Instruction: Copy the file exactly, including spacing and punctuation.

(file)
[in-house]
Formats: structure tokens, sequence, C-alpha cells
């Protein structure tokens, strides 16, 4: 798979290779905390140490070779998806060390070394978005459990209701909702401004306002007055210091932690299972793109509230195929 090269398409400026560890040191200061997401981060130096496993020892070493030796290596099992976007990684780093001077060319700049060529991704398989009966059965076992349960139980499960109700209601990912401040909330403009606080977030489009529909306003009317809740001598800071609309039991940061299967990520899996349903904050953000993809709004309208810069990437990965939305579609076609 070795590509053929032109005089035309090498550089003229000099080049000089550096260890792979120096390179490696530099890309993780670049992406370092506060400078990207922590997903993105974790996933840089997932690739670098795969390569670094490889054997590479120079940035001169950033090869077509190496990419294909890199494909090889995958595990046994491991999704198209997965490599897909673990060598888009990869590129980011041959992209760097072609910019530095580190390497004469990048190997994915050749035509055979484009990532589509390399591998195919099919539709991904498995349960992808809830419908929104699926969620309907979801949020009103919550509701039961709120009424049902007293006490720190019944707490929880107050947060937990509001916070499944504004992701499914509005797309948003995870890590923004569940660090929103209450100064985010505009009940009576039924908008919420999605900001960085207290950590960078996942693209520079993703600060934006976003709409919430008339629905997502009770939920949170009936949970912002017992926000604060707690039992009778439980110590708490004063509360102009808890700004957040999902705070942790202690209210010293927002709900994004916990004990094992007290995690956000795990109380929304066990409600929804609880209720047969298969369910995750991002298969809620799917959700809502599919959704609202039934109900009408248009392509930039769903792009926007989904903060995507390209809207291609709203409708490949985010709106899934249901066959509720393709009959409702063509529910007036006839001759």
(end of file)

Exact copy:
[in-house]
Formats: structure tokens, sequence, C-alpha cells
């Protein structure tokens, strides 16, 4: 798979290779905390140490070779998806060390070394978005459990209701909702401004306002007055210091932690299972793109509230195929 090269398409400026560890040191200061997401981060130096496993020892070493030796290596099992976007990684780093001077060319700049060529991704398989009966059965076992349960139980499960109700209601990912401040909330403009606080977030489009529909306003009317809740001598800071609309039991940061299967990520899996349903904050953000993809709004309208810069990437990965939305579609076609 070795590509053929032109005089035309090498550089003229000099080049000089550096260890792979120096390179490696530099890309993780670049992406370092506060400078990207922590997903993105974790996933840089997932690739670098795969390569670094490889054997590479120079940035001169950033090869077509190496990419294909890199494909090889995958595990046994491991999704198209997965490599897909673990060598888009990869590129980011041959992209760097072609910019530095580190390497004469990048190997994915050749035509055979484009990532589509390399591998195919099919539709991904498995349960992808809830419908929104699926969620309907979801949020009103919550509701039961709120009424049902007293006490720190019944707490929880107050947060937990509001916070499944504004992701499914509005797309948003995870890590923004569940660090929103209450100064985010505009009940009576039924908008919420999605900001960085207290950590960078996942693209520079993703600060934006976003709409919430008339629905997502009770939920949170009936949970912002017992926000604060707690039992009778439980110590708490004063509360102009808890700004957040999902705070942790202690209210010293927002709900994004916990004990094992007290995690956000795990109380929304066990409600929804609880209720047969298969369910995750991002298969809620799917959700809502599919959704609202039934109900009408248009392509930039769903792009926007989904903060995507390209809207291609709203409708490949985010709106899934249901066959509720393709009959409702063509529910007036006839001759």